Defensive microbial symbionts in Hymenoptera



  1. In all stages of their life cycle, insects are threatened by a multitude of predators, parasites, parasitoids and pathogens. The lifestyles and feeding ecologies of some hymenopteran taxa render them especially vulnerable to pathogen infestation. Specifically, development in sub-terranean brood cells, mass provisioning of resources for the offspring and the life of social insects in large communities can enhance the risk of pathogen infestation and/or the spread of disease among conspecifics.
  2. To counteract these threats, insects have evolved mechanical, chemical and behavioural defences as well as a complex immune system. In addition to the host's own defences, some Hymenoptera are associated with protective symbionts. Leaf-cutting ants, solitary digger wasps, bees and bumblebees engage in symbiotic interactions with bacteria that protect the adult host, the developing offspring or the food resources against microbial infections. In the well-studied cases of ants and wasps, the protective activity is mediated by the production of antimicrobial secondary metabolites. In other symbiotic interactions, however, competitive exclusion and immune priming may also play an important role in enhancing protection. Phylogenetic studies indicate that the defensive associations in Hymenoptera are generally more dynamic than the intimate nutritional mutualisms, with horizontal transfer or de novo uptake of the symbionts from the environment occurring frequently.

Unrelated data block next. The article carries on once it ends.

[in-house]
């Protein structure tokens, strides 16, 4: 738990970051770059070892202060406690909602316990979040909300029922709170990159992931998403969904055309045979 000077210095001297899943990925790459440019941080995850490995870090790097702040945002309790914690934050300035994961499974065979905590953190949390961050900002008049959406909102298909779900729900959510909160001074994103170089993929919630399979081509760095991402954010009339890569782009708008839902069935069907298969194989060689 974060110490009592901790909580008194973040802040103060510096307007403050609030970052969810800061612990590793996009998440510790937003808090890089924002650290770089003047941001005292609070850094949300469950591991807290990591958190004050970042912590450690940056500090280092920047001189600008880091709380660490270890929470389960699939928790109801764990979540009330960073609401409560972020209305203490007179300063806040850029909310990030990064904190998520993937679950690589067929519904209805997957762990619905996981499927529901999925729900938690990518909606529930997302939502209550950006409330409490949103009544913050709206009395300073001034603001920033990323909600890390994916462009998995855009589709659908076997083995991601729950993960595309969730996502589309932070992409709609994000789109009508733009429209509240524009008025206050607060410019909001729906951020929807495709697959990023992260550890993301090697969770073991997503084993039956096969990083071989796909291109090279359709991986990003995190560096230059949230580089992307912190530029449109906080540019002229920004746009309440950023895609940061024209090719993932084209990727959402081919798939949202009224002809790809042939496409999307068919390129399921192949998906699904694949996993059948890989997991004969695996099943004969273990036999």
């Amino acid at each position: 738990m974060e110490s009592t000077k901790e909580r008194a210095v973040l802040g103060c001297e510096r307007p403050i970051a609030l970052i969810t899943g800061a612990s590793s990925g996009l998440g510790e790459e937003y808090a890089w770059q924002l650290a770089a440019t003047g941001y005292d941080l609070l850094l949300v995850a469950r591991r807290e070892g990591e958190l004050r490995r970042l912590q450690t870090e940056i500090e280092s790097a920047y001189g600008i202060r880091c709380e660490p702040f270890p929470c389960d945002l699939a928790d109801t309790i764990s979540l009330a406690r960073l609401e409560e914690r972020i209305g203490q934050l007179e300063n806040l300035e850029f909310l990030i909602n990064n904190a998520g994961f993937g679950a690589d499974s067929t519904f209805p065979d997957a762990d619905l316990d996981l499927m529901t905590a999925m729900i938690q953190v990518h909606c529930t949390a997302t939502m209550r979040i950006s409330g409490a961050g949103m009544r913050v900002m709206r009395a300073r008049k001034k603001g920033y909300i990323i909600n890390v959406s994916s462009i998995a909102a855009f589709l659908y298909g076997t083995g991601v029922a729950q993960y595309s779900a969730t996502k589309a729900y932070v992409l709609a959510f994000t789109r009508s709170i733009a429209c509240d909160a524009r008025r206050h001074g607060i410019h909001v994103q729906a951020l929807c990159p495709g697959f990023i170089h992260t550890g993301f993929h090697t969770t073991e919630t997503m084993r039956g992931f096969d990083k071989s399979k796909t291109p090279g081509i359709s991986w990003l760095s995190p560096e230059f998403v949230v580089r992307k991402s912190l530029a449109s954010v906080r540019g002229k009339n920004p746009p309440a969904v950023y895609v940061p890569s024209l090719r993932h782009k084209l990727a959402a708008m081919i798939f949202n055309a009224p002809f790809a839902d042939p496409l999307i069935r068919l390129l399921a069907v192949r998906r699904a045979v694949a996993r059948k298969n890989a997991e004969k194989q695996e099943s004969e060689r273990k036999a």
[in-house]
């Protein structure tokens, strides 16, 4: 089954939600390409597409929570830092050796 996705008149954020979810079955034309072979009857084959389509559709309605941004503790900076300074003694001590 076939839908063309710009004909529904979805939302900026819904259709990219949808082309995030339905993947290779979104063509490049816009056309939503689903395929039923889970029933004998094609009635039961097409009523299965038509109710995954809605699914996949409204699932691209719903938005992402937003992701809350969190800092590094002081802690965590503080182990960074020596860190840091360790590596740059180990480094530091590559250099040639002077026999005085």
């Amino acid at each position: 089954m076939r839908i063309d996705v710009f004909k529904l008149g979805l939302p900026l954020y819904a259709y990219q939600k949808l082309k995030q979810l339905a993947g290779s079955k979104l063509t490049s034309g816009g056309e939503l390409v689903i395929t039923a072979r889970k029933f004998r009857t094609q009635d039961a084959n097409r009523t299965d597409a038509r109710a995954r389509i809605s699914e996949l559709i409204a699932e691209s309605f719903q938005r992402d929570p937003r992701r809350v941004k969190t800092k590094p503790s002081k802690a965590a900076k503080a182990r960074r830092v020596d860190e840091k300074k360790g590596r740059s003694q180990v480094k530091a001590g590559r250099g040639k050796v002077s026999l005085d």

3. Mutualistic micro-organisms can also significantly influence the outcome of host-parasitoid interactions. Some insects are protected by symbiont-produced toxins against parasitic wasps. Ichneumonid and braconid parasitoids, on the other hand, are associated with symbiotic viruses that are injected into the caterpillar host during oviposition and suppress its immune system to the advantage of the parasitoid.
  4. The increasing affordability of next-generation sequencing technologies will greatly facilitate the analysis of insect-associated microbial communities and undoubtedly uncover a plethora of as yet unknown protective symbioses. However, a detailed understanding of the host's natural history is indispensable for elucidating the fitness benefits of the symbionts and the molecular basis of symbiont-conferred protection.